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  • 1.
    Emilsson, Louise
    et al.
    Örebro University, School of Medicine, Örebro University, Sweden. Primary Care Res Unit, Värmlands Nysäter, Värmland County Council, Karlstad, Sweden.
    James, Stefan
    Department of Medical Sciences, Cardiology and Uppsala Clinical Research Center, Uppsala University, Uppsala, Sweden.
    Ludvigsson, Jonas F.
    Örebro University Hospital. Department of Pediatrics, Örebro University Hospital, Örebro, Sweden; Department of Medical Epidemiology and Biostatistics, Karolinska Institutet, Stockholm, Sweden.
    Ischaemic heart disease in first-degree relatives to coeliac patients2014In: European Journal of Clinical Investigation, ISSN 0014-2972, E-ISSN 1365-2362, Vol. 44, no 4, p. 359-364Article in journal (Refereed)
    Abstract [en]

    Objective: Coeliac disease (CD) has been linked to an increased risk of ischaemic heart disease (IHD). We examined the risk of IHD in first-degree relatives and spouses to coeliac patients to ascertain the genetic contribution to IHD excess risk.

    Study design and setting: Coeliac disease was defined as having a biopsy-verified villous atrophy (Marsh grade 3) in 1969-2008 (n=29096). Coeliac patients were matched to 144522 controls. Through Swedish registers, we identified all first-degree relatives and spouses to coeliac patients and their controls, in total 87622 unique coeliac relatives and 432655 unique control relatives. Our main outcome measure was IHD defined according to relevant international classification of disease codes in the Swedish Inpatient Registry or in the Cause of Death Registry. Hazard ratios (HR) and confidence intervals (CI) were estimated through Cox regression adjusted for sex, age-group and calendar year at study entry of the relative.

    Result: During a median follow-up of 108 years, 2880 coeliac relatives and 13817 control relatives experienced IHD. First-degree relatives of coeliac patients were at increased risk of IHD (HR=105; 95% CI=100-109, P-value=004), while spouses were at no increased risk (HR=099; 95% CI=087-112). The excess risk of IHD in coeliac first-degree relatives aged 40-59years was 70/100000 person-years.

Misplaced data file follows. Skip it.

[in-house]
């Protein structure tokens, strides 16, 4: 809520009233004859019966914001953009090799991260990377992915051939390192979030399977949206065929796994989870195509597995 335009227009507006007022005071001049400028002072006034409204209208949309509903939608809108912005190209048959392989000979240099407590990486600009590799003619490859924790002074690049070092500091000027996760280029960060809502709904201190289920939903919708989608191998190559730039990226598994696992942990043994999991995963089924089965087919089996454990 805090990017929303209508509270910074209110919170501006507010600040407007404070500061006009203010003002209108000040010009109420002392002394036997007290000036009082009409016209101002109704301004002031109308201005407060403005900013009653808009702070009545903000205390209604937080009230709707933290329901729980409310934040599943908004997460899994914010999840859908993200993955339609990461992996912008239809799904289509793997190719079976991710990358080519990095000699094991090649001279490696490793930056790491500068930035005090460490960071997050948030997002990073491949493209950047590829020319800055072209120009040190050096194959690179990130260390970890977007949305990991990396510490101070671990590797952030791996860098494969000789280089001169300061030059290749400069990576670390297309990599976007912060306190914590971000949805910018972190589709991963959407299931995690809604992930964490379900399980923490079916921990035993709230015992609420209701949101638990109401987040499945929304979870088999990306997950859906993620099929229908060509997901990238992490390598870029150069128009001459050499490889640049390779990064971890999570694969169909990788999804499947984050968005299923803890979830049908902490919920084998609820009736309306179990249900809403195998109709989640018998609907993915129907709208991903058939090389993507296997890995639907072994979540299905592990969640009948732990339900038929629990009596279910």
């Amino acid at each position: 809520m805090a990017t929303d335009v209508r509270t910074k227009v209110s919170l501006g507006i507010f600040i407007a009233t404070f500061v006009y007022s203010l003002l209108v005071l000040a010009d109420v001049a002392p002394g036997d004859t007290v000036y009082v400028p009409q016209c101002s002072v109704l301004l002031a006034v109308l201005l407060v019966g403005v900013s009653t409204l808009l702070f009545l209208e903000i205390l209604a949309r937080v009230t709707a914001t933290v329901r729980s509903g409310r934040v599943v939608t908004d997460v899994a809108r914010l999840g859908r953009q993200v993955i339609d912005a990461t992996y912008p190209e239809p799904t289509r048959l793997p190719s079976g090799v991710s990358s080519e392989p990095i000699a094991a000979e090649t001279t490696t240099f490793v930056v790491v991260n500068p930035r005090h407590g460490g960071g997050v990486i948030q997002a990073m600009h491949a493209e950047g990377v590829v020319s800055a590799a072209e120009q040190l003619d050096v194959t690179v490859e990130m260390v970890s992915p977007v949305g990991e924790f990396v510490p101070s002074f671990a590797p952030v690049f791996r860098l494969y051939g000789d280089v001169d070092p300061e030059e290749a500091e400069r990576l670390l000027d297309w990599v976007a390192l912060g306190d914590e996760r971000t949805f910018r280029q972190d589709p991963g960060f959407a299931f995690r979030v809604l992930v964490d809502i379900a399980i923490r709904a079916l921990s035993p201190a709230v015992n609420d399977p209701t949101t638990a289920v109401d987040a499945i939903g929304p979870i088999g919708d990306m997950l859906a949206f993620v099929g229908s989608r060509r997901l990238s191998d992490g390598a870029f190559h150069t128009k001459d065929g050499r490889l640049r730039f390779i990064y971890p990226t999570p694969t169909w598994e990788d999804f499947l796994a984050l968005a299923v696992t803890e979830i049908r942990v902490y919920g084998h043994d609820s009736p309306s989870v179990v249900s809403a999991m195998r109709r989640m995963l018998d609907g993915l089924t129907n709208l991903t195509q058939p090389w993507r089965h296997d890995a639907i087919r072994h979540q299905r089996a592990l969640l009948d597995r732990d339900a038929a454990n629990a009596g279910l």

Conclusion: First-degree relatives to coeliac patients seem to be at an increased risk of IHD but the excess risk is so small that it has little clinical relevance.

  • 2.
    García-Diz, Luis
    et al.
    Department of Nutrition I, Complutense of Madrid University, Madrid, Spain.
    Murcia, M. Antonia
    Department of Food Science, Murcia University, Murcia, Spain.
    Gris, Jose L.
    Department of Food Science, Murcia University, Murcia, Spain.
    Pons, Antoni
    Department of Biology and Health Sciences, Islas Baleares University, Palma de Mallorca, Spain.
    Monteagudo, Celia
    Department of Food Science, Murcia University, Murcia, Spain.
    Martínez-Tomé, Magdalena
    Department of Food Science, Murcia University, Murcia, Spain.
    Jiménez-Monreal, Antonia M.
    Department of Food Science, Murcia University, Murcia, Spain.
    Assessing nutritional status of acute intermittent porphyria patients2012In: European Journal of Clinical Investigation, ISSN 0014-2972, E-ISSN 1365-2362, Vol. 42, no 9, p. 943-952Article in journal (Refereed)
    Abstract [en]

    BACKGROUND: Acute intermittent porphyria (AIP) is a metabolic disease of haem synthesis, whose haem precursors may accumulate in the body. A well-balanced diet may prevent the symptoms, so that porphyric patients should be monitored closely during therapy for possible complications concerning any progression of acute porphyria. The aim was to evaluate the nutritional status of patients with AIP and to assess their compliance with nutritional recommendations, comparing the findings with a control group and assessing any possible nutritional deficiency.

    MATERIAL AND METHODS: Sixteen patients with AIP and a control group were evaluated by means of a lifestyle questionnaire, the Nutrition Screening Initiative checklist and a dietary questionnaire. The following diet quality indicators were calculated: animal and vegetal proteins, protein quality index, PUFA/SFA and MUFA + PUFA/SFA ratios, insoluble dietary fibre (DF)/total DF, soluble DF/total DF and insoluble DF/soluble DF ratios, thiamine, riboflavin and niacin density and the vitamin B6/protein ratio.

    STATISTICAL METHODS: Differences in continuous variables were compared using the unpaired Student's t-test and the chi-square test for nonparametric variables. The odds ratio (OR) of malnutrition was also used.